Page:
Maduro was re-elected in 2018 in fraud-tainted polls, a victory which much of the international community branded illegitimate
Venezuelans vote on Sunday in legislative elections set to tighten President Nicolas Maduro's grip on power and further weaken his US-backed opposition rival Juan Guaido, who is leading a boycott of the polls he calls a fraud.
Victory will give Maduro's ruling Socialist Party control of an expanded 227-seat National Assembly, the only institution not yet in its hands.
"The day has come. We have been patient," Maduro said Saturday at his Miraflores presidential palace in Caracas. Sunday's vote comes five years after the opposition won control of the National Assembly by a landslide.
Guaido, 37, called for a boycott on grounds that "free and fair" conditions for holding elections do not exist. He labeled Sunday's poll "a fraud."
"Maduro's objective isn't even to gain legitimacy," Guaido told AFP in an interview this week, adding that the goal was instead to simply wipe out all semblance of democracy.
Guaido and his allies plan a week-long plebiscite from Monday seeking public support to prolong the mandate of the current National Assembly until "free, verifiable and transparent" elections can be held.
However, the results will not be binding, as Maduro exercises control of the country's institutions, including the Supreme Court and the powerful military.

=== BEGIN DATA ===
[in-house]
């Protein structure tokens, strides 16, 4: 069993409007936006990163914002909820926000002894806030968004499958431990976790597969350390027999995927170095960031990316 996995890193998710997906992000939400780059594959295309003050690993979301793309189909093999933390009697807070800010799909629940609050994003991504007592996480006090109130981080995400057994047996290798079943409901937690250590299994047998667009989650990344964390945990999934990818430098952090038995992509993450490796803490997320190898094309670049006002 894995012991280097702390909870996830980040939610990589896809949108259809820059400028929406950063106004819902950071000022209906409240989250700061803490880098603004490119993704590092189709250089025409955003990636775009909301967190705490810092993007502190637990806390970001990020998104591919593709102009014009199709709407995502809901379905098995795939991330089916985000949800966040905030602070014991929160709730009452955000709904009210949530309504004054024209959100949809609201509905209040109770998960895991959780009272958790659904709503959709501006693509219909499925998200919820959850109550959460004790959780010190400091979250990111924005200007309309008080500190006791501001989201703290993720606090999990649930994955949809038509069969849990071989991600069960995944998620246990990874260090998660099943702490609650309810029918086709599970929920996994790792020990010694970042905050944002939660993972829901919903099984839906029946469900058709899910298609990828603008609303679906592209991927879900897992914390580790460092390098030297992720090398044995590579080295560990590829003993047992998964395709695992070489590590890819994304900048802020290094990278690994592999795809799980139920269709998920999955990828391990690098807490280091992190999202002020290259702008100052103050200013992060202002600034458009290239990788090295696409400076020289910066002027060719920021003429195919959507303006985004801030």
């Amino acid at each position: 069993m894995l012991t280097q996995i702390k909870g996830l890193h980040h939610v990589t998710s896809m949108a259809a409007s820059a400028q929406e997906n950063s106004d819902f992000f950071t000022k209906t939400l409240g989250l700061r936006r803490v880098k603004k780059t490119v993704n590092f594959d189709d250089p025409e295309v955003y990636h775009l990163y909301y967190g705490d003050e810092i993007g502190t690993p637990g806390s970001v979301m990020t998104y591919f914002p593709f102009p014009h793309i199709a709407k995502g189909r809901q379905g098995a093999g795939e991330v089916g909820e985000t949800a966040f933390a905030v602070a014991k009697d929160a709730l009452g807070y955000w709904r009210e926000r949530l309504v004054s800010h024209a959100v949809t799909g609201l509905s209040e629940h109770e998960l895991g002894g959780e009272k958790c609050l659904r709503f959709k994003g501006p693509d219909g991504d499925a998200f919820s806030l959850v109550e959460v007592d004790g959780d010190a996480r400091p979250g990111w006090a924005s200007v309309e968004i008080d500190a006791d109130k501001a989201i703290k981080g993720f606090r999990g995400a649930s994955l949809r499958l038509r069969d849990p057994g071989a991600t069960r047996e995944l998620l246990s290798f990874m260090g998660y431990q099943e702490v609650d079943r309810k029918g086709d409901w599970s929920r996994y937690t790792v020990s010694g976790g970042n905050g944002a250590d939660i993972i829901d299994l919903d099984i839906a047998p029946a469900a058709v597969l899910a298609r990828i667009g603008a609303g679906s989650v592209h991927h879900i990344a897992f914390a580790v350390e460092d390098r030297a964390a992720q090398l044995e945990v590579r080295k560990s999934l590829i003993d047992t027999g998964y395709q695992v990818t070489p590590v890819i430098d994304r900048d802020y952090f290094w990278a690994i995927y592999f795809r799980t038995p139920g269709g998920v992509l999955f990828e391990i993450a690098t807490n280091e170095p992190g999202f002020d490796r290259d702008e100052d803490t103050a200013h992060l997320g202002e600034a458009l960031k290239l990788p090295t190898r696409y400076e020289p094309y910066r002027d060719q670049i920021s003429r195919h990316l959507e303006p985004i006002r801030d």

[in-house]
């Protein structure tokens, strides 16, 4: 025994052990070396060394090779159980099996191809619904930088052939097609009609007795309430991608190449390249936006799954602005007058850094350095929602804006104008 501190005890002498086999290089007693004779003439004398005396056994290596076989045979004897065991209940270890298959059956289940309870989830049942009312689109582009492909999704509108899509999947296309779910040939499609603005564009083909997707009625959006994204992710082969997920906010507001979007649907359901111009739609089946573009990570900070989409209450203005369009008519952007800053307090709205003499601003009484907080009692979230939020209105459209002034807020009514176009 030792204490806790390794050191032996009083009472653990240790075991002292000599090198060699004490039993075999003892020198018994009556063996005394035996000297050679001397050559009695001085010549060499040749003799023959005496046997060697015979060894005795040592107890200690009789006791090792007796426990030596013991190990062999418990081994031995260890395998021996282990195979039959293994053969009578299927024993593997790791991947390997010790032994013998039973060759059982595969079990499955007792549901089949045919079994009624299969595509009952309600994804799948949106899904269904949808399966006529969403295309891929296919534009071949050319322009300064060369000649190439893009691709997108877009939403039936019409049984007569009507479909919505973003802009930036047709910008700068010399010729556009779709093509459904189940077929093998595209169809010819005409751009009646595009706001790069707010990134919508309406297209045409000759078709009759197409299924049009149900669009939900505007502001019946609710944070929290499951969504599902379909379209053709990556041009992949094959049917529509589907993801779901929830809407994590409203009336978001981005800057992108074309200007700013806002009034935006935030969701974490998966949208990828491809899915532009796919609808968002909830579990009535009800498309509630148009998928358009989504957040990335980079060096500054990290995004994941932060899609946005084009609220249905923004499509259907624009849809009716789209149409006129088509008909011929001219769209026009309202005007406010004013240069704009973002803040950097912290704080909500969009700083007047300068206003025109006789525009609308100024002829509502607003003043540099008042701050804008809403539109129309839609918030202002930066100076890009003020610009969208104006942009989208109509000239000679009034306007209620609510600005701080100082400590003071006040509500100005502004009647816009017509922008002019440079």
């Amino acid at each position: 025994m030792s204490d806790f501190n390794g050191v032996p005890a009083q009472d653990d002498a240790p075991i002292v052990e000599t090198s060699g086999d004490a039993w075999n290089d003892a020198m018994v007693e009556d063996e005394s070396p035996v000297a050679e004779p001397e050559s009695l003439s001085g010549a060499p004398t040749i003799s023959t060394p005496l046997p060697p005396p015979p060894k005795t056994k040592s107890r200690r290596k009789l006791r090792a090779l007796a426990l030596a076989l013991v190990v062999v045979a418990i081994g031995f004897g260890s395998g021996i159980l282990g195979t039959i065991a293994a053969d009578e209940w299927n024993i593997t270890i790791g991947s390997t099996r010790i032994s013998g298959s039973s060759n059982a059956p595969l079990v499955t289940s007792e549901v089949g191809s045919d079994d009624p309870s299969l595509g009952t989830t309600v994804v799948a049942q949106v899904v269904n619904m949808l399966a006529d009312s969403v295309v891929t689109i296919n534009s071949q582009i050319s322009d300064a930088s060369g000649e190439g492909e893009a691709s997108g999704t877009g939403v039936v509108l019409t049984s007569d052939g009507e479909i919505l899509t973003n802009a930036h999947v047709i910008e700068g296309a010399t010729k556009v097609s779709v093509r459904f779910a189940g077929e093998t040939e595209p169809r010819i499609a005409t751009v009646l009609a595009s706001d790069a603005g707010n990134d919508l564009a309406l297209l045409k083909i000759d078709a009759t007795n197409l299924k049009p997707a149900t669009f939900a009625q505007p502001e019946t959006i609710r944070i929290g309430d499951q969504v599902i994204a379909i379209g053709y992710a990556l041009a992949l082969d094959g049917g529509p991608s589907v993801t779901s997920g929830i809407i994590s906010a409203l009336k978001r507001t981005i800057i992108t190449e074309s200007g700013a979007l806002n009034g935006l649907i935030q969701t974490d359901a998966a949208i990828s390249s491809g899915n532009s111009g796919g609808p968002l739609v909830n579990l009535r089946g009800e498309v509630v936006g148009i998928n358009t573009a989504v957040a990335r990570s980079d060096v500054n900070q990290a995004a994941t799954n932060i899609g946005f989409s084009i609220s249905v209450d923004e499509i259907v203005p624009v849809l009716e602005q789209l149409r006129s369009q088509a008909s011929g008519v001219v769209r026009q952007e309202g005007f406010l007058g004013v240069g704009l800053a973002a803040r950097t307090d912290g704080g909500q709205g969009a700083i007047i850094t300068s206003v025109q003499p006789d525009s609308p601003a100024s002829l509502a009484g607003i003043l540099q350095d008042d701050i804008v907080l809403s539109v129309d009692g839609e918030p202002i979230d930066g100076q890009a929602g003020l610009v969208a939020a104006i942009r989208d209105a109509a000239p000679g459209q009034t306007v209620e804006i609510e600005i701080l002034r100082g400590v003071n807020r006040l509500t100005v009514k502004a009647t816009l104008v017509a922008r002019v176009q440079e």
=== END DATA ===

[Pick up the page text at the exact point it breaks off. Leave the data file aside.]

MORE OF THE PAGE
The vote takes place against a backdrop of deep political and economic crisis, with a weary population facing endless queues for gas, and chronic shortages of basic food and medical supplies.
That will likely translate into voter "apathy and inertia," with Luis Vicente Leon of pollsters Datanalisis predicting a turnout of 34% or less.
Maduro, a former bus driver who became president on the death of his mentor Hugo Chavez in 2013, was re-elected in 2018 in fraud-tainted polls, a victory which much of the international community branded illegitimate.
The United States, the European Union and many Latin American countries have long blamed Venezuela's crippling economic crisis on Maduro's repression and mis-rule.
Instead, they backed Guaido when the National Assembly speaker proclaimed himself interim president in January of last year.
Initial enthusiasm has waned, however, with critics seeing Guaido's plebiscite ploy as a desperate gamble.
Maduro's expected victory on Sunday will be greeted by his foreign allies Russia and China as lending his regime legitimacy as well as a legal framework to their agreements which help circumvent US and EU sanctions.
The electoral authority, appointed by the Maduro-friendly Supreme Court, said more than 20 million people are eligible to vote in the polls.
Opposition dissidents who criticize Guaido for calling the boycott will take part in the election, despite being accused of lending Maduro legitimacy.
"They are going to represent the new opposition after January 5" when the new legislature takes office, said political scientist Jesus Castillo.
Defeat is likely to leave Guaido increasingly isolated, analysts say.
Guaido, who boldly declared himself president last year, winning the backing of 50 countries, is set to lose the leadership of the National Assembly, on which he based his legitimacy.
That will likely force his international backers to reassess their position.
Guaido is meanwhile calling for increased sanctions from the US and EU, even though a Datanalisis poll showed 71% of Venezuelans oppose more crippling sanctions.